Arborg student ready to lead

Jared fridfinnson

Article appeared in the May 5 Issue of the Interlake Spectator…

When Arborg Collegiate Institute’s, Jared Fridfinnson graduates from high school this June he will have a lot to look forward to. Fridfinnson beat out 132 of his peers from Manitoba and N.W. Ontario for the $10,000 “Leader of Tomorrow” scholarship, awarded by University of Manitoba to six students each year.
In total, 140 graduating students applied. This number was narrowed down to twelve finalists. The six winners of the prestigious scholarship will each receive $4,00 in their first year of university study, and $2,000 in years two to four.
The life long resident of the community of Geysir, located east of Arborg, has always been good in school. This year he will graduate with an overall average of 98 per cent.
“I’ve always put an emphasis on academics.,” said Fridfinnson. “I’ve always been a big fan of Gym. I like science. I like Biology…I try to do everything the best that I can.”
The high achiever has focussed strongly on sports and community service, coaching and fundraising, and setting a positive example to his peers. This year Fridfinnson coached Junior Varsity Boys volleyball. Previously, he had coached power skating for aged five to nine-year-olds at the Arborg Arena. Fridfinnson has been captain and assistant captain of several teams. He was Athlete of the Year in 2009, in junior Varsity, and hopes to achieve it again in his final year in high school.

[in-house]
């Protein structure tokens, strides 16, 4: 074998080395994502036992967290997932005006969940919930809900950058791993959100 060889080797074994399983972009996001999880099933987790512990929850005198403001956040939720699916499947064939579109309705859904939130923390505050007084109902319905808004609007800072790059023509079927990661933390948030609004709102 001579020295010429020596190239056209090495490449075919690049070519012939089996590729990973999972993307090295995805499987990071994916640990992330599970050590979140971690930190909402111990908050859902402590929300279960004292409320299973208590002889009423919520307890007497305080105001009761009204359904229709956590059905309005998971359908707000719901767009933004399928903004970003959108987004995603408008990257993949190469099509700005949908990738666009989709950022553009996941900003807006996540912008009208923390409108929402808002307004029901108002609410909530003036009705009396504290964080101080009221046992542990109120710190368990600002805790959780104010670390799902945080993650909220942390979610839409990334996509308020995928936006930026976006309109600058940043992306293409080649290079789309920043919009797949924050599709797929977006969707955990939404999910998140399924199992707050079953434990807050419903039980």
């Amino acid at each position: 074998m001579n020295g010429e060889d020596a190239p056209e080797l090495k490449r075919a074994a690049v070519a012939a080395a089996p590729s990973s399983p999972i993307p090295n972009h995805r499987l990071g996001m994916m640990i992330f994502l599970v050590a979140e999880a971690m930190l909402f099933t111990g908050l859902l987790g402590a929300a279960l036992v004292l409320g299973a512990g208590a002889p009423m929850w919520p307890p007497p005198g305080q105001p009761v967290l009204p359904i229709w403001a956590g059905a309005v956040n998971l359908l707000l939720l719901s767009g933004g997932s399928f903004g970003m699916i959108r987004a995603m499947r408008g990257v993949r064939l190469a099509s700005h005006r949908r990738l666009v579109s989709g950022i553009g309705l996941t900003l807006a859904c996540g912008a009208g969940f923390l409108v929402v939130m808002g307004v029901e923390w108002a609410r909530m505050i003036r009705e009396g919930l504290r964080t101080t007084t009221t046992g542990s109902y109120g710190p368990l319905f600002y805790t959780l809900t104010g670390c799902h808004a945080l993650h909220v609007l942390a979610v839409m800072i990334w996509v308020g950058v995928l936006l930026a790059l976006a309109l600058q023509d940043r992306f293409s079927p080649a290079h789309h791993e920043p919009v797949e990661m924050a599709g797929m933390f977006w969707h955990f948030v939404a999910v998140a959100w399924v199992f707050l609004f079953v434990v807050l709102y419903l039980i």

All of the activities Fridfinnson has worked so hard at over the years showed his leadership potential, and, ultimately, has helped him to gain the scholarship.
He has advise to next year’s grade 12 students thinking of applying for the grant:
“If you want to go for something like this, then apply for it. I didn’t think I had all the things that were required. Put it out there. The worst thing they can say is no.”
“And don’t be nervous,” he added, “Be yourself. That’s all they’re looking for.”
Fridfinnson will continue playing hockey and volleyball at U of M, but plans to place most of his focus on his studies. His goal today is to eventually become a doctor, and will start by pursuing a degree in Science at the University of Manitoba in the fall of 2011.
Fridfinnson likes the idea of coming back to his community to work as a doctor and is keeping an eye open for government incentives that encourage doctors to put down roots in rural communities.
“I’ll try to come back for the first year or two at least,” he said.

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About Teresa

Teresa Carey is a ceramic artist, writer, photographer, journalist, publisher and nature lover. She lives in Manitoba's Interlake on a small acreage close to the shores of Lake Winnipeg.

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